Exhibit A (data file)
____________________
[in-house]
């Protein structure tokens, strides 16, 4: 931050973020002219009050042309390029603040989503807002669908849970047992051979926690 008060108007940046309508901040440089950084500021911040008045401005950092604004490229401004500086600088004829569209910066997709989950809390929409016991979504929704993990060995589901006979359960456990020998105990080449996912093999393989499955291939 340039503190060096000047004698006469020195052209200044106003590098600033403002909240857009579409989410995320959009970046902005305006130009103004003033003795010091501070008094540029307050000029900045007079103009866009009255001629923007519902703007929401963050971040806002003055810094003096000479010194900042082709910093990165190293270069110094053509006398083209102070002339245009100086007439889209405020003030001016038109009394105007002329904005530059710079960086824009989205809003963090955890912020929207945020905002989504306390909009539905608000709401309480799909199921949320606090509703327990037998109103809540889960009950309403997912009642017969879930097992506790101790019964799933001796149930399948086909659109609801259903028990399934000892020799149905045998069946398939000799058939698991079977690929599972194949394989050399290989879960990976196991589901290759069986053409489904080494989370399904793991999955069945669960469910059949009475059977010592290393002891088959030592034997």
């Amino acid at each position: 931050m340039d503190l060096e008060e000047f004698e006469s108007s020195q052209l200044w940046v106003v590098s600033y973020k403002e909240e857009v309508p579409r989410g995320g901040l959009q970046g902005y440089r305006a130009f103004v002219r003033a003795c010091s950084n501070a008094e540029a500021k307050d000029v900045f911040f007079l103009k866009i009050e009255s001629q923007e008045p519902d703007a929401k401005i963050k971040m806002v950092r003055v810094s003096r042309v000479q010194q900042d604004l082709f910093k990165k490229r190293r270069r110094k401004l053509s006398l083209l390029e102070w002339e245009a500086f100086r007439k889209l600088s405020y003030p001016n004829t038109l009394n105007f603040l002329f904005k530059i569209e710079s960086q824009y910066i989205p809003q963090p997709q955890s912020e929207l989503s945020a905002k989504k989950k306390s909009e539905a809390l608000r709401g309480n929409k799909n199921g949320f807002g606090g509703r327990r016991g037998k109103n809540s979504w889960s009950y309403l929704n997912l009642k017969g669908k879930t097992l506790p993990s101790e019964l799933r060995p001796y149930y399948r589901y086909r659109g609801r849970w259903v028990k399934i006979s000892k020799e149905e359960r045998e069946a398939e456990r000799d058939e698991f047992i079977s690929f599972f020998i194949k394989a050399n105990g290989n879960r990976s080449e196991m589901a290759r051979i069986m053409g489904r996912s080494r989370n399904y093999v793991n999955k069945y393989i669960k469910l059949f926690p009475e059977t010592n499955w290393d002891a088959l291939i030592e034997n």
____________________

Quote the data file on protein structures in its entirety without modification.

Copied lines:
[in-house]
């Protein structure tokens, strides 16, 4: 931050973020002219009050042309390029603040989503807002669908849970047992051979926690 008060108007940046309508901040440089950084500021911040008045401005950092604004490229401004500086600088004829569209910066997709989950809390929409016991979504929704993990060995589901006979359960456990020998105990080449996912093999393989499955291939 340039503190060096000047004698006469020195052209200044106003590098600033403002909240857009579409989410995320959009970046902005305006130009103004003033003795010091501070008094540029307050000029900045007079103009866009009255001629923007519902703007929401963050971040806002003055810094003096000479010194900042082709910093990165190293270069110094053509006398083209102070002339245009100086007439889209405020003030001016038109009394105007002329904005530059710079960086824009989205809003963090955890912020929207945020905002989504306390909009539905608000709401309480799909199921949320606090509703327990037998109103809540889960009950309403997912009642017969879930097992506790101790019964799933001796149930399948086909659109609801259903028990399934000892020799149905045998069946398939000799058939698991079977690929599972194949394989050399290989879960990976196991589901290759069986053409489904080494989370399904793991999955069945669960469910059949009475059977010592290393002891088959030592034997």
């Amino acid at each position: 931050m340039d503190l060096e008060e000047f004698e006469s108007s020195q052209l200044w940046v106003v590098s600033y973020k403002e909240e857009v309508p579409r989410g995320g901040l959009q970046g902005y440089r305006a130009f103004v002219r003033a003795c010091s950084n501070a008094e540029a500021k307050d000029v900045f911040f007079l103009k866009i009050e009255s001629q923007e008045p519902d703007a929401k401005i963050k971040m806002v950092r003055v810094s003096r042309v000479q010194q900042d604004l082709f910093k990165k490229r190293r270069r110094k401004l053509s006398l083209l390029e102070w002339e245009a500086f100086r007439k889209l600088s405020y003030p001016n004829t038109l009394n105007f603040l002329f904005k530059i569209e710079s960086q824009y910066i989205p809003q963090p997709q955890s912020e929207l989503s945020a905002k989504k989950k306390s909009e539905a809390l608000r709401g309480n929409k799909n199921g949320f807002g606090g509703r327990r016991g037998k109103n809540s979504w889960s009950y309403l929704n997912l009642k017969g669908k879930t097992l506790p993990s101790e019964l799933r060995p001796y149930y399948r589901y086909r659109g609801r849970w259903v028990k399934i006979s000892k020799e149905e359960r045998e069946a398939e456990r000799d058939e698991f047992i079977s690929f599972f020998i194949k394989a050399n105990g290989n879960r990976s080449e196991m589901a290759r051979i069986m053409g489904r996912s080494r989370n399904y093999v793991n999955k069945y393989i669960k469910l059949f926690p009475e059977t010592n499955w290393d002891a088959l291939i030592e034997n």